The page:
Fast PWM with Arduino – Fast!


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It’s been so long since I posted!

I recently purchased two Boarduinos from adafruit for an infrared control project I’ve been working on. However, I found it quite annoying to get the correct frequency for a square wave so that the IR detector would get the signal.

After a long day of searching, I came across a lot of sites including libraries that would (supposedly) do it for you and a lot about using the Arduino’s built-in timers and pulse-width modification (PWM). Since I needed 56 kHz, I had to combine a lot of the info I found to make it work, but in the end I got it! Here I’m going to show how you can use the Arduino’s timers to make a square wave of any frequency quickly and easily.

This page says what I’m going to talk about here and more, but for now I’m going to try to use simpler terms than that page and try to make this as painless as possible.


The arduino has three timers (appropriately enough named Timer 0, Timer 1, and Timer 2). Each one is connected to two pins (see the chart below). Each timer can have a prescaler that changes how often it’s triggered. Here’s a table of the timer frequencies versus prescaler values (data from here; I’ll explain what the “setting” is in a second):

Timer 0 (pins 5 and 6)

***Note the high base frequency*** Setting Divisor Frequency 0x01 1 62500 0x02 8 7812.5 0x03 64 976.5625 0x04 256 244.140625 0x05 1024 61.03515625

Timer 1 (pins 9 and 10)

Setting Divisor Frequency 0x01 1 31250 0x02 8 3906.25 0x03 64 488.28125 0x04 256 122.0703125 0x05 1024 30.517578125

Timer 2 (pins 11 and 3)

***Note the wider variety of prescaler options*** Setting Divisor Frequency 0x01 1 31250 0x02 8 3906.25 0x03 32 976.5625 0x04 64 488.28125 0x05 128 244.140625 0x06 256 122.0703125 0x07 1024 30.517578125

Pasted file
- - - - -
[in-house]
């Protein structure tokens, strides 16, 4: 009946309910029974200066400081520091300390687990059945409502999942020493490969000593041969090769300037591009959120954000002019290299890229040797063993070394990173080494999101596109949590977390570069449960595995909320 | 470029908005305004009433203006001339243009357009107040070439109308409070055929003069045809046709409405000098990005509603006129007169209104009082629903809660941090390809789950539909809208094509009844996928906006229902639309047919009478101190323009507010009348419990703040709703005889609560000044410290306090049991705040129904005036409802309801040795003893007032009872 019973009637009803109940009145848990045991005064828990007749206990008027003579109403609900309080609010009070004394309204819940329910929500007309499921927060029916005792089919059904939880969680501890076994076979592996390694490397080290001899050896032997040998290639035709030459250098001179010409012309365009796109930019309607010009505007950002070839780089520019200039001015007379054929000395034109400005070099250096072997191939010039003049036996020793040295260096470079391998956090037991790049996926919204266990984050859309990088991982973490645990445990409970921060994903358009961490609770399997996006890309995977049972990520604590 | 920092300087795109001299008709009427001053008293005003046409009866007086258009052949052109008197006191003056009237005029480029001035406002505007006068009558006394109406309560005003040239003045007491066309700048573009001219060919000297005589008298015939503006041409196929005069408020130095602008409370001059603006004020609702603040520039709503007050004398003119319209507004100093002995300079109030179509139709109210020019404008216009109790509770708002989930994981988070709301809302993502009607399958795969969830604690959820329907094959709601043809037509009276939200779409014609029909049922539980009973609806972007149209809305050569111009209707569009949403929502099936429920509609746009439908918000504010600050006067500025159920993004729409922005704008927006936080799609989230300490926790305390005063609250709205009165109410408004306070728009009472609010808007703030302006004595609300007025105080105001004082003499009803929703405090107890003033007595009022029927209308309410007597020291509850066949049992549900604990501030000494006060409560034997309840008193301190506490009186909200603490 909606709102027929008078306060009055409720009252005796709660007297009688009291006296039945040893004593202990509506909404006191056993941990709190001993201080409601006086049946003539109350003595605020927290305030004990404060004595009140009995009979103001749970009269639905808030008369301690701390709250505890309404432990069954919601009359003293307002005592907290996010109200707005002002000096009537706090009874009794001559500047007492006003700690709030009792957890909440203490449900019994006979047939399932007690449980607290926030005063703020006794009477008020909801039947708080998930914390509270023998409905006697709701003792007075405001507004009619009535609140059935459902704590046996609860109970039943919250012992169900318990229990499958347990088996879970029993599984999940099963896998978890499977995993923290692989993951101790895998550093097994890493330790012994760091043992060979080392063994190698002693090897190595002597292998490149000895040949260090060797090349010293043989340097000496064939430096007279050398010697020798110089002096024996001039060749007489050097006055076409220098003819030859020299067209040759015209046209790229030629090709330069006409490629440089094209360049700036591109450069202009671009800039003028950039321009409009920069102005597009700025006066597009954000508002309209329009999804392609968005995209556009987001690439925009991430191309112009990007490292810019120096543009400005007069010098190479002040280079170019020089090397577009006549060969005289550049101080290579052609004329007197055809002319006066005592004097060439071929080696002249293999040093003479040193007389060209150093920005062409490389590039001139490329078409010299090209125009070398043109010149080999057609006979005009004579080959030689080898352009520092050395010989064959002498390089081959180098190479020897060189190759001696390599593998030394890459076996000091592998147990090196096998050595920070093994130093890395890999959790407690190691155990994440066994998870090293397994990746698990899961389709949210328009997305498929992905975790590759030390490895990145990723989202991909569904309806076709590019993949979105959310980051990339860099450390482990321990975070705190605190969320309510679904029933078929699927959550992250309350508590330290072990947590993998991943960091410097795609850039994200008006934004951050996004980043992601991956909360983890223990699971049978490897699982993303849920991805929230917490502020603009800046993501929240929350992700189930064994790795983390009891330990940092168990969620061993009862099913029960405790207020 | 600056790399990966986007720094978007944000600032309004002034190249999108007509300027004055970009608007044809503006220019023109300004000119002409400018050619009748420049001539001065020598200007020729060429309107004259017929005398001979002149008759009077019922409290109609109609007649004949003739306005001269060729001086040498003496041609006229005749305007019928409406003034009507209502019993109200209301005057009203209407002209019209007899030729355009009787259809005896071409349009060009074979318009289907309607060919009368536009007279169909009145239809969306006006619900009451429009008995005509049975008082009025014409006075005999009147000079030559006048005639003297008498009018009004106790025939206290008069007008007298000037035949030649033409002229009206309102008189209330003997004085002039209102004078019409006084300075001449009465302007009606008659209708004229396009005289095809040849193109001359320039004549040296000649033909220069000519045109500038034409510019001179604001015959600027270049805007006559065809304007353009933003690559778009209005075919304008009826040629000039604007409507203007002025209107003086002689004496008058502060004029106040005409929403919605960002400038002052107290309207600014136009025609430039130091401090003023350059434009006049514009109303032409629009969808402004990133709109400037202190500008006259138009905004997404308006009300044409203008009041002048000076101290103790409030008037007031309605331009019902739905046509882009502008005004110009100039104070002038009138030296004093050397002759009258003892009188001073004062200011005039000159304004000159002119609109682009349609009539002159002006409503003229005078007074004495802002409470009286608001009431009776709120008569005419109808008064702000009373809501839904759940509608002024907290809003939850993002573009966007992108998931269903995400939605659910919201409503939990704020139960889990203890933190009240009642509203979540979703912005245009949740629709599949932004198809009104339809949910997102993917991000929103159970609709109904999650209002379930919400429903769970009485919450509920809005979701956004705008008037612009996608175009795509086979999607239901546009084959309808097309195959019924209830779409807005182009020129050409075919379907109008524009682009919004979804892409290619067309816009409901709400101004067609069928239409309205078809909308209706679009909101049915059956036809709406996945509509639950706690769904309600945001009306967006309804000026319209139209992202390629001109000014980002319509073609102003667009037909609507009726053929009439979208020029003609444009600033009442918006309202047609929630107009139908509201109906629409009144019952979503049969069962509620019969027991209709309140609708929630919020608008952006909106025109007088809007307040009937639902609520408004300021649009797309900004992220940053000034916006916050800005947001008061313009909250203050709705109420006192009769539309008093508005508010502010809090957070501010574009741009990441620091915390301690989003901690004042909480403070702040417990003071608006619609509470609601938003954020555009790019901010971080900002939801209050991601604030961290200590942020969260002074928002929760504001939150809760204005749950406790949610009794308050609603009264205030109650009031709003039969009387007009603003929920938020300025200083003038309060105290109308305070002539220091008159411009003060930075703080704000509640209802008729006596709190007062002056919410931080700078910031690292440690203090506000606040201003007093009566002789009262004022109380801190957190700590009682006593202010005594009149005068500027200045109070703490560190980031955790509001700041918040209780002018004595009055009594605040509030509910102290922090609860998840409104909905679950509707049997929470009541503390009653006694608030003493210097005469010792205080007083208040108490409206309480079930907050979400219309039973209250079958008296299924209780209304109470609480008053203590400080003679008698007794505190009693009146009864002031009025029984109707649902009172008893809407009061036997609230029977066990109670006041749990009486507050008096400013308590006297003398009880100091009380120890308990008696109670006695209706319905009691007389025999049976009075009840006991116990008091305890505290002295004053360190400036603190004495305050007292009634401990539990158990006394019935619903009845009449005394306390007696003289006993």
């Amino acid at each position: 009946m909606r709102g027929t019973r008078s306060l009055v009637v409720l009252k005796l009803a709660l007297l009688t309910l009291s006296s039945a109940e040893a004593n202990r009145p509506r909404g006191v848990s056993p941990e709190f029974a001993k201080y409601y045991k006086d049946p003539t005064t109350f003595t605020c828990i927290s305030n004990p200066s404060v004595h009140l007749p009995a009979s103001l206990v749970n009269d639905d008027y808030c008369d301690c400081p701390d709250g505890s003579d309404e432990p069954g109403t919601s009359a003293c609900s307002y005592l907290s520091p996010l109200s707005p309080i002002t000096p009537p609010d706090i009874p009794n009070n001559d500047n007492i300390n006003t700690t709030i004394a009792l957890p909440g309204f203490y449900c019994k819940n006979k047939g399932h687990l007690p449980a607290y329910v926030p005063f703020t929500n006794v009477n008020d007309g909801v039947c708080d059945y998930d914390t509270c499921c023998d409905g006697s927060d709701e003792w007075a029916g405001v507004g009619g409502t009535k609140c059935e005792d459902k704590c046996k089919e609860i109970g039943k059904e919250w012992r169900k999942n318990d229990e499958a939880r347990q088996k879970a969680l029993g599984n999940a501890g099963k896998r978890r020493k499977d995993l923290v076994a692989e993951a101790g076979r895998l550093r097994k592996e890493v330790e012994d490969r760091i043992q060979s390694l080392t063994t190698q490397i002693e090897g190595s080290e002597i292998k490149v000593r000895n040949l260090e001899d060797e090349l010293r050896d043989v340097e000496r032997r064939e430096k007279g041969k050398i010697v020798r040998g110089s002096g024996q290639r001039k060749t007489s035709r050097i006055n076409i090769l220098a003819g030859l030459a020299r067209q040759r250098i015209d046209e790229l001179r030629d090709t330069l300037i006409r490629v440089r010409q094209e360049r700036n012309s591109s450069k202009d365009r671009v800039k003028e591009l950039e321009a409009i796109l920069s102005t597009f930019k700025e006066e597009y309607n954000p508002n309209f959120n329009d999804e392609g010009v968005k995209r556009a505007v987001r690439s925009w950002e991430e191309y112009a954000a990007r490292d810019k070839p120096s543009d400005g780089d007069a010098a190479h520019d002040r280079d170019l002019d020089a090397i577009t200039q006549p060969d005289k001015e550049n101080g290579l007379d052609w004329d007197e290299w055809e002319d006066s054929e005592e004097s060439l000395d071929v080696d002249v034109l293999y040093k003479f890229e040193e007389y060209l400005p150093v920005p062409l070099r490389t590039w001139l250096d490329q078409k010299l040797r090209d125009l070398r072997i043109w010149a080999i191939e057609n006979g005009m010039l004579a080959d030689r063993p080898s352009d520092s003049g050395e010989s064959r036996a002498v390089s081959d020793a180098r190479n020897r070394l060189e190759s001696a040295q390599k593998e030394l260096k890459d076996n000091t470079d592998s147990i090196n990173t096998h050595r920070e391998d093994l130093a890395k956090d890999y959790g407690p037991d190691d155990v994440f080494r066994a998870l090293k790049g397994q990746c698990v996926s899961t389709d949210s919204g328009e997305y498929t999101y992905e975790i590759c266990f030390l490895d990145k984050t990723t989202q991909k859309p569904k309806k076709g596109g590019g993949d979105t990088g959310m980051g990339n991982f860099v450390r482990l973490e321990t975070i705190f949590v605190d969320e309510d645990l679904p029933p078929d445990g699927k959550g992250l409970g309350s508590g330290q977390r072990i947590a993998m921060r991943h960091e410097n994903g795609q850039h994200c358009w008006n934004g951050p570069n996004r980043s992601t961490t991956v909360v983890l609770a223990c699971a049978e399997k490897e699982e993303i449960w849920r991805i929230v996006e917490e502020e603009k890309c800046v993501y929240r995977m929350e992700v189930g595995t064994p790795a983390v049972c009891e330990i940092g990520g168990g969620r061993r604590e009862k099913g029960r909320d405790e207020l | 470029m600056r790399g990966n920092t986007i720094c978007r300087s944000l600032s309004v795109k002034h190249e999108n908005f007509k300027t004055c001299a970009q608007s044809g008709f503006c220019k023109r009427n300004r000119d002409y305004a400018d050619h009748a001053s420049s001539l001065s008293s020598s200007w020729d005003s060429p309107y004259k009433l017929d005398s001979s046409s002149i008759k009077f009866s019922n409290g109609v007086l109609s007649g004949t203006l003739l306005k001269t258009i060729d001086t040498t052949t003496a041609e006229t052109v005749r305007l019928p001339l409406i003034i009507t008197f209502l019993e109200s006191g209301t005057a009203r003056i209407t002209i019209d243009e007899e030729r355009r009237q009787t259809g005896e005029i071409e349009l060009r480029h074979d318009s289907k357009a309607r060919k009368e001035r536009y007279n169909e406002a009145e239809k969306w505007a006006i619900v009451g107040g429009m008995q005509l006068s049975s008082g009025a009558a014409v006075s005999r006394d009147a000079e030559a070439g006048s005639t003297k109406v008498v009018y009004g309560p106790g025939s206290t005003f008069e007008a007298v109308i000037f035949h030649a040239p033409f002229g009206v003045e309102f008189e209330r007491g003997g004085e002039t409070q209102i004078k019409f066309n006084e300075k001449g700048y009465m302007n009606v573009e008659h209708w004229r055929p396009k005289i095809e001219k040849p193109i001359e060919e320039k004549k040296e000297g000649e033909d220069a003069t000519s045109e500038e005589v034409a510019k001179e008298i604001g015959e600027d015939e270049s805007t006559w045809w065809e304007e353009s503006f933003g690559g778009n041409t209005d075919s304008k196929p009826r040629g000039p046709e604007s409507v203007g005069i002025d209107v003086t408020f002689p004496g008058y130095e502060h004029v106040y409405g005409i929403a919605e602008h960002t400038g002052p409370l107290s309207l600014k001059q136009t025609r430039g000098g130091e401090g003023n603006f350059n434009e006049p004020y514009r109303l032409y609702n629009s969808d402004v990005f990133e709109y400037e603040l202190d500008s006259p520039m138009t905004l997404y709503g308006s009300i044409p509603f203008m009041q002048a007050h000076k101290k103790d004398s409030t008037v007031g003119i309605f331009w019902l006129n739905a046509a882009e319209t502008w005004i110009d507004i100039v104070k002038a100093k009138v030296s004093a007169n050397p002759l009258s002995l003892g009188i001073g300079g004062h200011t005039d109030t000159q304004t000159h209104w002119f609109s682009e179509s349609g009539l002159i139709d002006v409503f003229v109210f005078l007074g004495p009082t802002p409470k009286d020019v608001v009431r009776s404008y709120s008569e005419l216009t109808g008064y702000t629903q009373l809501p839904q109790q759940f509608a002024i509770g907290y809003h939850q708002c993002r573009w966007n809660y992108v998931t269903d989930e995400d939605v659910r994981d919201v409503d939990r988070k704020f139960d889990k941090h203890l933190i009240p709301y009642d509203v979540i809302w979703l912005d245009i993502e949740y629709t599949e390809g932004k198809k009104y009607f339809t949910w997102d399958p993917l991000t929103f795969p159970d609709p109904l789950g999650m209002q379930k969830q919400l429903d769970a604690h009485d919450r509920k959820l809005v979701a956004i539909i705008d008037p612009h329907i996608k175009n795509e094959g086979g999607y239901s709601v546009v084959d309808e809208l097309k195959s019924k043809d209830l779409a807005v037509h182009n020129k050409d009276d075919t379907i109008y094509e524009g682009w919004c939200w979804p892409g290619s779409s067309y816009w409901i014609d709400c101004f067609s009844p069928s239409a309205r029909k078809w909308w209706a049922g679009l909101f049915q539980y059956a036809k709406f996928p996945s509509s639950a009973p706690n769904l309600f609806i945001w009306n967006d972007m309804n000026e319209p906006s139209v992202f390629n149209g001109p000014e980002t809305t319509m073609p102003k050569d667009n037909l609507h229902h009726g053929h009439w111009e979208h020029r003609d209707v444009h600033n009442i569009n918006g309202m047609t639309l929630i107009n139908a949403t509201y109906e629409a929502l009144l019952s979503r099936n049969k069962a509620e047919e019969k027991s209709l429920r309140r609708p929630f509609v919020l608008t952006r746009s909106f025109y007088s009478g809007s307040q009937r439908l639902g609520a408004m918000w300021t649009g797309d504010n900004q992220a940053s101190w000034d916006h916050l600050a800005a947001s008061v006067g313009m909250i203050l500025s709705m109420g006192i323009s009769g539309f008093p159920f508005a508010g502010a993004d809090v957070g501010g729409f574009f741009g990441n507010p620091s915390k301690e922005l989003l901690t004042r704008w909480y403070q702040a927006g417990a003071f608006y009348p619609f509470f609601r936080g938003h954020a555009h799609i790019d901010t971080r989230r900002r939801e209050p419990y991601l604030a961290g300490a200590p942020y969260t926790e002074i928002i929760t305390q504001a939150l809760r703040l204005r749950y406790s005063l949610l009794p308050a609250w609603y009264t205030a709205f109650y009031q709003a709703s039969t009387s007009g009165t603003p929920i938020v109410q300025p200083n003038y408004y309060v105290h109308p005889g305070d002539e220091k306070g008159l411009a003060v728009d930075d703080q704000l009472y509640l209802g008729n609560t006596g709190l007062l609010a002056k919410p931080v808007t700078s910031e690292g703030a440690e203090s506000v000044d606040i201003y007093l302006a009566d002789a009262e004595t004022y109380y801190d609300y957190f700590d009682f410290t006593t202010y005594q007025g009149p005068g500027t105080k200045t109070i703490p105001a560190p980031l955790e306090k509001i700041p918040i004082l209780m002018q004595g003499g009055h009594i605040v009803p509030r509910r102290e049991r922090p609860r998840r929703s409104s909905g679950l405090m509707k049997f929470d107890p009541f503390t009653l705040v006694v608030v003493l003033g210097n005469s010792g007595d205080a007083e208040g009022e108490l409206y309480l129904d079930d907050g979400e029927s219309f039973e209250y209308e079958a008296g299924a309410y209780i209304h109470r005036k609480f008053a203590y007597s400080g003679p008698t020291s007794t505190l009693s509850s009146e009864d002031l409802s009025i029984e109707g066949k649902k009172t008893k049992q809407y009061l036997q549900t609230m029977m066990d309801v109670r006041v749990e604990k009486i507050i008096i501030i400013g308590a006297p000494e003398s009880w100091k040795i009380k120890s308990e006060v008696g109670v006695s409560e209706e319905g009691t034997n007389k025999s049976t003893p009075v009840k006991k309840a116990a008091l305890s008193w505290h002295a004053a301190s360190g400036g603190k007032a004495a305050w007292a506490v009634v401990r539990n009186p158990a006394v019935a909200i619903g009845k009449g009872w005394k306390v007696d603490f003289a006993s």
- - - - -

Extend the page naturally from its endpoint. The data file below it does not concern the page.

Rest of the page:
Now we can use this data to set the prescaler. This is done through the variable TCCR#B, where # is replaced with the number of the timer for which you want to change the prescaler, like so:

TCCR#A = _BV(COM2A1) | _BV(COM2B1) | _BV(WGM21) | _BV(WGM20);
TCCR#B = _BV(CS22);
TCCR#& = TCCR#& & 0b11111000 | <setting>;
//just replace # with the timer number, & with either A or B to get the pin you want, and <setting> with the setting from above

NOTE: In the table above, A is the first listed pin while B is the second listed pin.

Varying the Timer Limit

So now you can get any of the frequencies above, but what about other frequencies, like the 56 kHz required for my project?

What you can do is vary the upper limit of the timer. How the arduino timer works is that, by default, it counts up from 0 to 255, and then resets to 0. Whenever it resets, it sets the clock signal to high; whenever the value passes a given threshold value, the clock signal goes low.

However, it is possible to change this upper limit. Instead of using the above code, use this one:

TCCR#A = _BV(COM2A0) | _BV(COM2B1) | _BV(WGM21) | _BV(WGM20);
TCCR#B = _BV(WGM22) | _BV(CS22);
TCCR#& = TCCR#& & 0b11111000 | <setting>;
OCR#& = <limit>;
//just replace # with the timer number, & with either A or B to get the pin you want, <setting> with the setting from above, and <limit> with the clock's maximum value

Now all you have to do is calculate the clock’s maximum value. This is very easy:

limit = (desired value / frequency from above * 256) – 1

So for my 56 kHz example, this would be

limit = (56000 / 62500 * 256) – 1
limit = (.896 * 256) – 1
limit = 229.376 – 1
limit = 228.376 ≈ 228

That’s all! Just plug in the values and it should work just fine, and should output a square wave with your given frequency and a 50% duty cycle.

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